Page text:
[This is an excerpt from an article in The Round Table: The Commonwealth Journal of International Affairs. Opinions expressed in articles do not reflect the editorial position of the Round Table.]
When the COVID-19 pandemic broke out in March 2020, the UN Secretary General called for a global ceasefire to help respond to the virus, create better conditions for the delivery of life-saving humanitarian aid and open-up space for diplomacy. The logic was compelling: that armed groups should stop fighting each other in order to fight the virus. The organisation I lead, Crisis Action, immediately sprang into action to mobilise support for the global ceasefire. We organised two videoconferences for over 130 international NGOs, coordinated letters to the UN Security Council and the African Union (signed by over 200 organisations from 35 countries), and worked with high-profile individuals from the Pope to Mary Robinson, Ban Ki-moon and a number of foreign ministers to support the ceasefire. A social media campaign to support the #GlobalCeasefire and #Doves4Peace reached over 8.6 million people worldwide. A petition by Avaaz supporting the global ceasefire garnered over 2.2 million signatures. These initiatives secured global, high-profile media coverage from The New York Times to CNN Arabic.
Within weeks of the initial call, 110 countries had supported the ceasefire and 24 warring parties in 11 conflict zones, agreed to put down their arms; this included situations in Cameroon, the Central African Republic, Colombia, Libya, Myanmar, the Philippines, South Sudan, Sudan, Syria, Ukraine and Yemen. This resulted in a temporary de-escalation of violence in some of the world’s most devastating conflicts.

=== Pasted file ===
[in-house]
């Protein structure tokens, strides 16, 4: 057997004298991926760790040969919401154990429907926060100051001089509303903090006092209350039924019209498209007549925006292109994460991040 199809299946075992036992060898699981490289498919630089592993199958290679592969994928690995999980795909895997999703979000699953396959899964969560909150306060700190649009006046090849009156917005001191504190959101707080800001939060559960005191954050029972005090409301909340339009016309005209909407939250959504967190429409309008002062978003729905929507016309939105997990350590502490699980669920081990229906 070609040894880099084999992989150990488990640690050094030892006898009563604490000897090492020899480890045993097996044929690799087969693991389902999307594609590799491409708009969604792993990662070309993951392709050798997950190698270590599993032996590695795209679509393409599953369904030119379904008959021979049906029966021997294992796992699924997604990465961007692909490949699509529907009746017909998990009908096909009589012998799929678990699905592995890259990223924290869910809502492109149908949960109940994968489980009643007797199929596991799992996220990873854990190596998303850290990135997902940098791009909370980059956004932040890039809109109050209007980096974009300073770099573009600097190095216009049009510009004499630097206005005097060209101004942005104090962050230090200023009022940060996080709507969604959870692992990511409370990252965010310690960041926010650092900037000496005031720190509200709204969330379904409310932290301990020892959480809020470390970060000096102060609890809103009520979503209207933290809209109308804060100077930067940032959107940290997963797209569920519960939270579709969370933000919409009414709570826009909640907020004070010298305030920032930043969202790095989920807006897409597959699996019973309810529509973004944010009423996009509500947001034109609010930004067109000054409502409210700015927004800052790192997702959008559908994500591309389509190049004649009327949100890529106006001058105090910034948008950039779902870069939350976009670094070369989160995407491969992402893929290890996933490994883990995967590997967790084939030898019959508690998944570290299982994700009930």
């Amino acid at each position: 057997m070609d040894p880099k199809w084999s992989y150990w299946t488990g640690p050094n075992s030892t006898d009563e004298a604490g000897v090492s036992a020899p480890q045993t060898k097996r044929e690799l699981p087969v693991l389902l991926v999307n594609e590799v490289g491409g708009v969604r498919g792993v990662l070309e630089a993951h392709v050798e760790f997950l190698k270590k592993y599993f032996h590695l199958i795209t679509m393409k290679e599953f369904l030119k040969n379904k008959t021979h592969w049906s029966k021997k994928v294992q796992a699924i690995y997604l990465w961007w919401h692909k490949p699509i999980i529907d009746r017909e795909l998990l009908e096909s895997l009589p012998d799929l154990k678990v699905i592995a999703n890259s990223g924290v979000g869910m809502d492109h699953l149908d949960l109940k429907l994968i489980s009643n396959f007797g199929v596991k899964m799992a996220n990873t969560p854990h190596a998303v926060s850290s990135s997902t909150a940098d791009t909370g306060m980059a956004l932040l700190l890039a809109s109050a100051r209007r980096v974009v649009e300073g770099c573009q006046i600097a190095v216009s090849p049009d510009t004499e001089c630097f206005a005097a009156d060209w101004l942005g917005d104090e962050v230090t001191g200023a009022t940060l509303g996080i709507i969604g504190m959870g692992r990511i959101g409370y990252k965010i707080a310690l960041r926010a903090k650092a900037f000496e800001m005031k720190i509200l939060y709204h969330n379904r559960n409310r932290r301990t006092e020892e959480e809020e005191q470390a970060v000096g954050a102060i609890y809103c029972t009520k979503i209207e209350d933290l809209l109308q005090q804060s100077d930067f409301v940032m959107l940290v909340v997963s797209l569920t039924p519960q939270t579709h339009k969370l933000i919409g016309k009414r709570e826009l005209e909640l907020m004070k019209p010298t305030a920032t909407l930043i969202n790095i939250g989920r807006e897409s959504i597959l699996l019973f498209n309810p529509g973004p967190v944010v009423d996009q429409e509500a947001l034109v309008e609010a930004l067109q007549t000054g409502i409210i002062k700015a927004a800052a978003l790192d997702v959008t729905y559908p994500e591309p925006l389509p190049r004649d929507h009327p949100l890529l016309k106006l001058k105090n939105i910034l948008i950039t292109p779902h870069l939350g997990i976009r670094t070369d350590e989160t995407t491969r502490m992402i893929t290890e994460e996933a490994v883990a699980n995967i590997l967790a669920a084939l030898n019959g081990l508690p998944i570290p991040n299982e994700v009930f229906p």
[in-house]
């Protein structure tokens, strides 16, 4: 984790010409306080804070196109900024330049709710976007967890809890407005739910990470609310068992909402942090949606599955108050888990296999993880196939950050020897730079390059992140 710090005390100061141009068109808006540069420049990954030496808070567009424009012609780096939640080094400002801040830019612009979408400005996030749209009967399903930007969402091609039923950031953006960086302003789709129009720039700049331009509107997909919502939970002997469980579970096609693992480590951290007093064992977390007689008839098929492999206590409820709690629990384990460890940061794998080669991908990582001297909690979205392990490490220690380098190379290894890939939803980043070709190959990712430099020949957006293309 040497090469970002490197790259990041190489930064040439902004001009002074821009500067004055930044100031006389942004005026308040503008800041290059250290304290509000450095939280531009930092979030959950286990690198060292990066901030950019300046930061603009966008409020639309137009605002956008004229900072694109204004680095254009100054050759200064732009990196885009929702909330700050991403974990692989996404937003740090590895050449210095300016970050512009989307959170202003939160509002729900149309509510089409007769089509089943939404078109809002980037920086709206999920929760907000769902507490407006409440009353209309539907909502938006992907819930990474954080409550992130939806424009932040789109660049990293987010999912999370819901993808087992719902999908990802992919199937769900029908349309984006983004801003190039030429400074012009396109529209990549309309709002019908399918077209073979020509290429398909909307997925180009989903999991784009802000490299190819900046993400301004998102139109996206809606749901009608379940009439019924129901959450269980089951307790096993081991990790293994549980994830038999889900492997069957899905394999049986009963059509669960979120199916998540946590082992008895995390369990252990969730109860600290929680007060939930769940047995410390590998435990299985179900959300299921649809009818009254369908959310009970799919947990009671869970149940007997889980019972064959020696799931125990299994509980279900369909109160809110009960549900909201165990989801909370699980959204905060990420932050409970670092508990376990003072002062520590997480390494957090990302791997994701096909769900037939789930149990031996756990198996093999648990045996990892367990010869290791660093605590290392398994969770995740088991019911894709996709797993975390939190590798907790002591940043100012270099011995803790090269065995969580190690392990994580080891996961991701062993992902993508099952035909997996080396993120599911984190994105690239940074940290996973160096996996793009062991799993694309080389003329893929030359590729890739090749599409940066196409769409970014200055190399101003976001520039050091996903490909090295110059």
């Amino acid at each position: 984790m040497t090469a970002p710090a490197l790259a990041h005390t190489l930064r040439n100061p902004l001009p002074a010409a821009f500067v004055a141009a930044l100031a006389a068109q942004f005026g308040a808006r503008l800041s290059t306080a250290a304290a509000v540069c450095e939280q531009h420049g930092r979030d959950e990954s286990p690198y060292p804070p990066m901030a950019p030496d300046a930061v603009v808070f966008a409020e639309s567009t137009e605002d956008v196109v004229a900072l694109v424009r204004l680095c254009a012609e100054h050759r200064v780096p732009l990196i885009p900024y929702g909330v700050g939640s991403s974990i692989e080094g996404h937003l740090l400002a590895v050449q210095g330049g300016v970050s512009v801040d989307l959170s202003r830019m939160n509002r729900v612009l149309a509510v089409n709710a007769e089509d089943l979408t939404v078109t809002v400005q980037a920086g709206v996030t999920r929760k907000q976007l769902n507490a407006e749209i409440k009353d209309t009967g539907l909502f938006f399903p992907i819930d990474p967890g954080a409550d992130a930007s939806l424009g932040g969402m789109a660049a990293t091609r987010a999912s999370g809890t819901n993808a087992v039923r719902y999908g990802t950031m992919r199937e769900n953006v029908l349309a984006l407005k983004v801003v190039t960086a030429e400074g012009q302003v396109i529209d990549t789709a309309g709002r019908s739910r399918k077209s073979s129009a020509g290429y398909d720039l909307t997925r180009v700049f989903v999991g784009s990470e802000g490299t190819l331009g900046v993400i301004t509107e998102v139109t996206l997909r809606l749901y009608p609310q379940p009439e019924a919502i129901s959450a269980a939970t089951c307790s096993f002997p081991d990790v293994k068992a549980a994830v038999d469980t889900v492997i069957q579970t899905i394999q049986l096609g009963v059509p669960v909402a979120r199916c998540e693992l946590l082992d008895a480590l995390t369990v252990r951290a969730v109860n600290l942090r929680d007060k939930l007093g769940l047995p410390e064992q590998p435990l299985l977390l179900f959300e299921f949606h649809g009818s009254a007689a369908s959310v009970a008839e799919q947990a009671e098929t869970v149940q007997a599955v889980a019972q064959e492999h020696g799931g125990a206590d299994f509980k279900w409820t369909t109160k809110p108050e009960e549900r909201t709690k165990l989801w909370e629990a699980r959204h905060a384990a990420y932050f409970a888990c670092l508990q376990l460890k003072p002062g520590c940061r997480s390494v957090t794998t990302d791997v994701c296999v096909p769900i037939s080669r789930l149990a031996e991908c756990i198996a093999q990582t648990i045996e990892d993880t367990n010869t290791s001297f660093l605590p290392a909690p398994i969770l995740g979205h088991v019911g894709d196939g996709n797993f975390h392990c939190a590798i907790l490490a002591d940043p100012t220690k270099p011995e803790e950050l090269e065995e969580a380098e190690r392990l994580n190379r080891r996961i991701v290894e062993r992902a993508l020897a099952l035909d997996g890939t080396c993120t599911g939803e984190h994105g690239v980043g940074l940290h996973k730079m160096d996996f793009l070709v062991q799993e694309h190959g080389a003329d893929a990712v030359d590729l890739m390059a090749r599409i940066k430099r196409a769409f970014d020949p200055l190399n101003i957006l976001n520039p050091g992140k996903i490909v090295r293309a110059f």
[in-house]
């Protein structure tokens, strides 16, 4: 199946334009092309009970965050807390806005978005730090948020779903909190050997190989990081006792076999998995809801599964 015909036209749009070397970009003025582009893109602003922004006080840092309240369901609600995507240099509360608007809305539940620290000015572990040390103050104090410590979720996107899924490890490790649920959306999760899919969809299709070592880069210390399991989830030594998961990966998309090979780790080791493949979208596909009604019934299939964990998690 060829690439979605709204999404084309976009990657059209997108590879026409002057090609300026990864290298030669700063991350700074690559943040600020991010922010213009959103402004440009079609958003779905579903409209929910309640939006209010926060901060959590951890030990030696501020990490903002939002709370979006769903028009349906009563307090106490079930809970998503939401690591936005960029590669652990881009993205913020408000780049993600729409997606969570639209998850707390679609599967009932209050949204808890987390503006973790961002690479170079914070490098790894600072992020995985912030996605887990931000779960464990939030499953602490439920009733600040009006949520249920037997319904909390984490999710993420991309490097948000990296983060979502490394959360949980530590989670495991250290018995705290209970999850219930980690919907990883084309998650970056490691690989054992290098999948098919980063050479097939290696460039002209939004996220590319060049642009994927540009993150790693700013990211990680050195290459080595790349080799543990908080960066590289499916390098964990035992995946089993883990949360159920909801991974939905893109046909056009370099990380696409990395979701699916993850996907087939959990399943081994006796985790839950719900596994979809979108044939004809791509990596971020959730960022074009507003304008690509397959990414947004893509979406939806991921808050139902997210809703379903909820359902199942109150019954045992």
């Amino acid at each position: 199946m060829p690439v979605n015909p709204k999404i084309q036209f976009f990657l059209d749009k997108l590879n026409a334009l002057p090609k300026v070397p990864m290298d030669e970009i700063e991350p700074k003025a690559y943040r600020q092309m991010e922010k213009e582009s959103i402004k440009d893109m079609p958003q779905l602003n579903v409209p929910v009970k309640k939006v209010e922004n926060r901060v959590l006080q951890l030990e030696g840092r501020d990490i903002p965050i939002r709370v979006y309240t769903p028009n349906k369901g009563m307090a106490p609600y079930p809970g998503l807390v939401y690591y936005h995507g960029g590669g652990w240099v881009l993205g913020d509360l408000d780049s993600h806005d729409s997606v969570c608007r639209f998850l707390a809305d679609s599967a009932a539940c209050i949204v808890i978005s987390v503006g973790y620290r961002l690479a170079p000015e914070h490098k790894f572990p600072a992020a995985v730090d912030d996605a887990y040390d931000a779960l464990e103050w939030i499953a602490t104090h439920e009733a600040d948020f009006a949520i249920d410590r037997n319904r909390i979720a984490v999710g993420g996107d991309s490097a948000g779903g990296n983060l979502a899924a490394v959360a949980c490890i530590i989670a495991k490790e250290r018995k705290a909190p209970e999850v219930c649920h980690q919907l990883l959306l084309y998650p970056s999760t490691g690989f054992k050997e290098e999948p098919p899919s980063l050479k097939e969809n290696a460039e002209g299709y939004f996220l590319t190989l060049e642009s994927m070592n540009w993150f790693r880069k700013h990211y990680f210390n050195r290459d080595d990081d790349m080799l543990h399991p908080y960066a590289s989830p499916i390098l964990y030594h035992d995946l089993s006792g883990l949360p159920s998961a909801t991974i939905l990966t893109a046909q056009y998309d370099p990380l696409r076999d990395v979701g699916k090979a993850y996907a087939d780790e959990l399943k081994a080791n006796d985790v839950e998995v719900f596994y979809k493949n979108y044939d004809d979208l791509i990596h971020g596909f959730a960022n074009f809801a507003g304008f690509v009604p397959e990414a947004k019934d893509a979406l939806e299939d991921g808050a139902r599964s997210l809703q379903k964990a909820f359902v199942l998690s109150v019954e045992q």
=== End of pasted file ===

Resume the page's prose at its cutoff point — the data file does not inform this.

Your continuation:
However, many of these temporary truces expired without extensions, resulting in little improvement on the ground. A hopelessly divided UN Security Council refused to even endorse the global ceasefire call for 3 months and when it did finally pass a resolution in July, much of the momentum behind the call had been lost. Fighting began to escalate in major conflicts including Yemen, Libya and Afghanistan. Meanwhile the exact impact of COVID-19 in many war zones was hard to measure given limited testing and data, limited medical facilities and perhaps also younger populations and the existence of other deadly diseases.
As 2020 comes to a close, the UN is brokering talks on ceasefires or peace negotiations in many war zones such as Yemen, Syria and Libya. Perhaps these talks have been helped by the initial global ceasefire call. Perhaps the pandemic has enabled warring sides to have more empathy for each other. Let’s hope so, as the extreme challenges of COVID-19 have added to an already dire humanitarian situation in many conflicts such as Yemen, where 80% of the population is dependent on humanitarian aid. 2021 is looking like the worst humanitarian crisis year in 75 years.
Andrew Hudson is the Executive Director of Crisis Action in New York.